– Reduce the number of healthy trees that can be removed without penalty (currently 3 every 18 months)

– Significantly increase tree planting on public land and create incentives for property owners to plant trees and maintain canopy

12) Parking remains a contentious issue in the city of Decatur. While the city says paid spots are necessary to ensure a steady flow of traffic to nearby businesses, residents and visitors have complaints about space availability, affordability and the practices of booting companies who patrol private lots. Some businesses that have left Decatur have cited parking as a reason for their departure. Do you think parking in Decatur is a problem that needs to be fixed, or do you think this issue is overblown?

Parking in Decatur is a problem that needs to be fixed, but Decatur does not need more parking spaces.  We need uniform and clear signage directing people to public parking.  We need safe, well-lit parking garages.  We need to work with municipal, county and private parking decks to establish uniform, moderate pricing.  My understanding is that the City is working on such a plan.

13) What is your opinion about the planters on West Howard Avenue?

The City should remove the planters as soon as possible. Reducing the number of lanes to increase vehicular and pedestrian safety makes sense, though there are opportunities to improve the design and implementation. Installing the planters was a mistake, one that the City should have rectified by now.  That being said, I think that the conversation around the planters has been harsher than it needs to be.

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14) Residents living around North Decatur Road and Superior Avenue have been complaining about conditions there for years, citing numerous accidents. What would you do to improve this intersection?

Given the multiple jurisdictions involved in that stretch of North Decatur Road, I would call a meeting with staff from the City of Decatur, DeKalb County and GDOT (as appropriate) to discuss the situation and possible solutions.  It seems like there already has been some analysis of the problem.  I would explore tiered solutions for improving safety, beginning with simply adjusting the light so that it is red in all directions for several seconds between cycles.  I also would welcome suggested solutions from community leaders and involve them in the process.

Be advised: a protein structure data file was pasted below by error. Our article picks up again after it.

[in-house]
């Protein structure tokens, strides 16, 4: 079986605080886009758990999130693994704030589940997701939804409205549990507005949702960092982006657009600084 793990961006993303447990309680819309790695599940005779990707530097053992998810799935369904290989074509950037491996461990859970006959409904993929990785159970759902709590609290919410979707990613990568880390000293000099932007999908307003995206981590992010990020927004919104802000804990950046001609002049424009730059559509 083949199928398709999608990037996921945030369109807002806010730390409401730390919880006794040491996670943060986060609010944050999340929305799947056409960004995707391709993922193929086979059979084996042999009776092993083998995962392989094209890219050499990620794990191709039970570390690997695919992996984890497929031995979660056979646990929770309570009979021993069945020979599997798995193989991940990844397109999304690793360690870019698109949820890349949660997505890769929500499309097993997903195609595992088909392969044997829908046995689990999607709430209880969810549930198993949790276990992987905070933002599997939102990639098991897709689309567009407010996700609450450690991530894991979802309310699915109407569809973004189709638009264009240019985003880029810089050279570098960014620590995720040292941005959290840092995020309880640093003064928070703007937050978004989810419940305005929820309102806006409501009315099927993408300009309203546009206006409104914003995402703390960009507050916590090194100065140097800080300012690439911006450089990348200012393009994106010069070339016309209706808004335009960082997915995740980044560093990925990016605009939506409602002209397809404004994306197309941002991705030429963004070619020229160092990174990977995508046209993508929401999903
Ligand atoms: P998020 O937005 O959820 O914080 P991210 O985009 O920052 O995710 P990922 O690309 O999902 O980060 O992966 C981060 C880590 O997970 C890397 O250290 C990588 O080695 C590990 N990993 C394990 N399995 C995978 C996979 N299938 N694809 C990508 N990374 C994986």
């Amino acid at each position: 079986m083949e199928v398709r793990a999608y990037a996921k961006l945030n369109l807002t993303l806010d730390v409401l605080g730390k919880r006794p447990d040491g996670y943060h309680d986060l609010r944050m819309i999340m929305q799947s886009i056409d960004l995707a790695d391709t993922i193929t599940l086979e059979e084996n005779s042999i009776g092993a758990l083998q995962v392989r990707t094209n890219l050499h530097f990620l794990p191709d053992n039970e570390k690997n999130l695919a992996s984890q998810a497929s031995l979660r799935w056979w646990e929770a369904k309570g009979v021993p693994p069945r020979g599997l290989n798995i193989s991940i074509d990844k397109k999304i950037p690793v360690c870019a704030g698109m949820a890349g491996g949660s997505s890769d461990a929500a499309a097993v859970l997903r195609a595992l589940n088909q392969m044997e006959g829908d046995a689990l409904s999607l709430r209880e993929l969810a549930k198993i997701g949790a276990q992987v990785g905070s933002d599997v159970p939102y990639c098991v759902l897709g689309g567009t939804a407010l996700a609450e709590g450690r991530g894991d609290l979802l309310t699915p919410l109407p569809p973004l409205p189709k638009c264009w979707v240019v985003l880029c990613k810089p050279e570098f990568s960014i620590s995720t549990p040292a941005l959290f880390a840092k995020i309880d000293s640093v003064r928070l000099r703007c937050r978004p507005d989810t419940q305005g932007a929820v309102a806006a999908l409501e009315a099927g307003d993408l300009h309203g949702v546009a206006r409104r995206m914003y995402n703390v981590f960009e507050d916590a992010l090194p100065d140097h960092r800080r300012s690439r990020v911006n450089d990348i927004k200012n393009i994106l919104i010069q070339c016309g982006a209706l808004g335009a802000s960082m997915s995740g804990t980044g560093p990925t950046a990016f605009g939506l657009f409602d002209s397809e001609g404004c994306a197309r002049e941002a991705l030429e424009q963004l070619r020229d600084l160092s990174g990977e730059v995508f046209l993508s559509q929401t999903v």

15) Shirley Baylis, downtown program manager in the city’s Department of Community and Economic Development has said there has been a “significant increase in the number of homeless people in the downtown area and on the square. Businesses have started having more issues with people panhandling or harassing their customers and, in some cases, threatening their employees.” What can be done to address these concerns while still showing compassion for people who are homeless?

Experiencing homelessness is not a crime.  Harassment and threats may be.

I ran the Journey Men’s Shelter adjacent to Druid Hills Presbyterian Church for nearly a year.  Through that experience, I know that Decatur’s nonprofit and religious congregations are tied into metro Atlanta’s Continuum of Care, a collaborative effort to provide assistance to people experiencing homelessness.  This collaboration is particularly important as the closing of the Taskforce for the Homeless shelter a couple of years ago continues to impact housing efforts throughout the metro area and likely was a factor in increasing the number of people experiencing homelessness in Decatur.

I would support the City pursuing a policy of partnering with local non-profits and churches to expand outreach to those experiencing homelessness while appropriately enforcing quality of life ordinances meant to protect people from harassment and threatening behavior.  Ultimately, our goal should be to help people transition from homelessness while ensuring the safety of our residents.

16) Marijuana possession has been decriminalized in neighboring cities, including Clarkston and the city of Atlanta. Do you support decriminalizing marijuana possession in the city of Decatur?

I have mixed feelings on this issue.  Drug use, including alcohol, is a problem in Decatur, especially among high school and even junior high school students.  We and other families learned a great deal about this as parents of high school students, which is why I helped found the Decatur Parents Network – to educate parents and help them work with their children to reduce poor choices.  Drug and alcohol use can impact cognitive development, increase other risky behavior, and reinforce mental health issues.

That being said, current drug laws are enforced inequitably, with poor people and people of color disproportionately arrested and prosecuted.

I lean toward decriminalizing marijuana use to address the inequity in our judicial system, while believing that the City, the school system and parents need to increase their investment in education and outreach to reduce drug and alcohol use among minors.

17) What is your opinion of the city of Decatur’s current budget? Are the any areas of the budget that you think need to receive more funding? Are there any expenses in the budget that you think should be reduced or eliminated?